It’s finally happened: Valve announced a new line of home consoles Wednesday that will run the freshly unveiled SteamOS and launch in 2014. They’re known as Steam Machines, and multiple versions will exist with different prices, manufacturers, and hardware profiles. Valve won’t share the details on exactly what caliber of hardware we can expect the final products to be packing, but before the year is out, the company will send 300 prototypes to Steam users who qualify for the Steam Machines beta program.
If you want to join the pool of potential testers, you need to jump through a few hoops before October 25. Log into Steam and join the Steam Universe group, which as of this writing, is already well on its way to skyrocketing past 100,000 members. Next, you need to fill out the Steam Hardware Beta application form and agree to the terms and conditions spelled out therein, which include stipulations that any hardware Valve sends you remains the property of Valve and cannot be resold—eBay buyers, beware. Finally, you need to make it clear that you’re no rube when it comes to playing PC games in the living room by ensuring you have a public Steam Community profile, have at least ten people on your Steam friends list, and have at some point played a game with a gamepad in Steam’s Big Picture mode.
Got all that? Good. Get ready to wait on the long, long list of people eager to test out the first 300 Steam Machines. Thirty of the machines will be sent to Steam users who are particularly active in the Steam community or who Valve feels have contributed significantly to previous beta tests; the rest will be sent to eligible Steam users chosen at random. You could try to create multiple Steam accounts and run them all through the beta program qualification process, though Valve is quick to claim that such a blatant trick won’t work.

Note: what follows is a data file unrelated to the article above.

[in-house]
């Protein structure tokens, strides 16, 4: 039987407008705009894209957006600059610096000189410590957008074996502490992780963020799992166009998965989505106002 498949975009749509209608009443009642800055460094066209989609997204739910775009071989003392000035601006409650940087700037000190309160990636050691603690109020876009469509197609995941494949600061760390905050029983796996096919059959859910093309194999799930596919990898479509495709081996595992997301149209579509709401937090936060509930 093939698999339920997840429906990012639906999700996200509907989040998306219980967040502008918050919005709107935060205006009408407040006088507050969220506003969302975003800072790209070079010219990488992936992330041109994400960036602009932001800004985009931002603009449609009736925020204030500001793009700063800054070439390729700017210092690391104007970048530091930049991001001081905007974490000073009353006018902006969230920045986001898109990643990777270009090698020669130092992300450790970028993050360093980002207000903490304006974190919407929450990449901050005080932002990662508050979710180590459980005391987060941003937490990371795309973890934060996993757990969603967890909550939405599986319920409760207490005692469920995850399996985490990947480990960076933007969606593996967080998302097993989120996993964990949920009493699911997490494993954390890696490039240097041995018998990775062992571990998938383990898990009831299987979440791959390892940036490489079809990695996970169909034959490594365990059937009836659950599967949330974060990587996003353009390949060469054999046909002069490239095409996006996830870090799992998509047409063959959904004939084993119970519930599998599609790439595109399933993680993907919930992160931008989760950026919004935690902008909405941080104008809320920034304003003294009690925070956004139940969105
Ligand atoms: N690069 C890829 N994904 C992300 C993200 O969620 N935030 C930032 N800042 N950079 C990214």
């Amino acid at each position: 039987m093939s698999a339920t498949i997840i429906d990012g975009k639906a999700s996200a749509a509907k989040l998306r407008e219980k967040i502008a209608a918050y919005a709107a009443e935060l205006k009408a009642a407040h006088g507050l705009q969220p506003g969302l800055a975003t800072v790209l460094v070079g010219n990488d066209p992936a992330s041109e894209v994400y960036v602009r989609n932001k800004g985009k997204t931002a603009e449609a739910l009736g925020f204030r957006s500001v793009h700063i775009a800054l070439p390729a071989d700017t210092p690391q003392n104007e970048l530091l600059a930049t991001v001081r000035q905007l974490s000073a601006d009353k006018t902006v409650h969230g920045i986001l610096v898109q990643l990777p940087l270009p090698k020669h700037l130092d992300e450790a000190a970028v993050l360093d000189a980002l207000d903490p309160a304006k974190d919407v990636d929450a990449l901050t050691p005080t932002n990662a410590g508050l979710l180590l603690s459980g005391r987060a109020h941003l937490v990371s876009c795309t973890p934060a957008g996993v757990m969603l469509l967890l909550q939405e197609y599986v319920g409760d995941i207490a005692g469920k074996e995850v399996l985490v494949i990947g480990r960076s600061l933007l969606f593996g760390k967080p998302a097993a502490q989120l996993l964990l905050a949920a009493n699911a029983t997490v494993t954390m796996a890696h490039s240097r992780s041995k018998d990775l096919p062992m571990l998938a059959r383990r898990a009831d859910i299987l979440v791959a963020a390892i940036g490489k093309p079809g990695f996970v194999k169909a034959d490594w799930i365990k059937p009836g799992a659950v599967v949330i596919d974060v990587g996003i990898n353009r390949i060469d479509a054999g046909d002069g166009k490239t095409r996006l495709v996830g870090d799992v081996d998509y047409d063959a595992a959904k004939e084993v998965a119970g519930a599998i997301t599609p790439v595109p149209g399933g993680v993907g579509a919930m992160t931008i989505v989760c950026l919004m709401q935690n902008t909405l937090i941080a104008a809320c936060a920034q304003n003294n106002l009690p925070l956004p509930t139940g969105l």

As for what we expect to see in the first round of Steam Machines, well, here’s what we know so far: Valve’s prototype is built for people who prefer “the most control possible over their hardware,” but there will be other Steam Machines from different manufacturers that will be designed for people who care more about price, subtlety, or size. The Steam Machine is designed to run SteamOS, but you can modify it to run any operating system you please—though it’s probably smart to keep SteamOS installed on low-powered Steam Machines if you already own a beefy Windows gaming rig, since Valve’s operating system is capable of streaming games from another PC via Wi-Fi and as of this writing only a few hundred of the games on Steam run natively on the Linux-based SteamOS.
Frankly, I think the most interesting part of this announcement is Valve’s confirmation that SteamOS is designed with gamepads in mind. Steam’s Big Picture mode does a damn fine job of making a complex PC application navigable with naught but a controller, and the prospect of running an entire PC with a gamepad is exciting enough to make me reconsider sliding a PC into my home entertainment center. Valve is promising to share one more big piece of news this Friday at 10 a.m. PT that has something to do with input devices, and sure enough, the original Steam Living Room site has been updated again with a final 48-hour countdown. My money’s on a new Steam controller built specifically for Steam Machines running SteamOS, but feel free to share your own speculation in the comments section.
This story, "Valve enters the home console business with Steam Machines" was originally published by TechHive.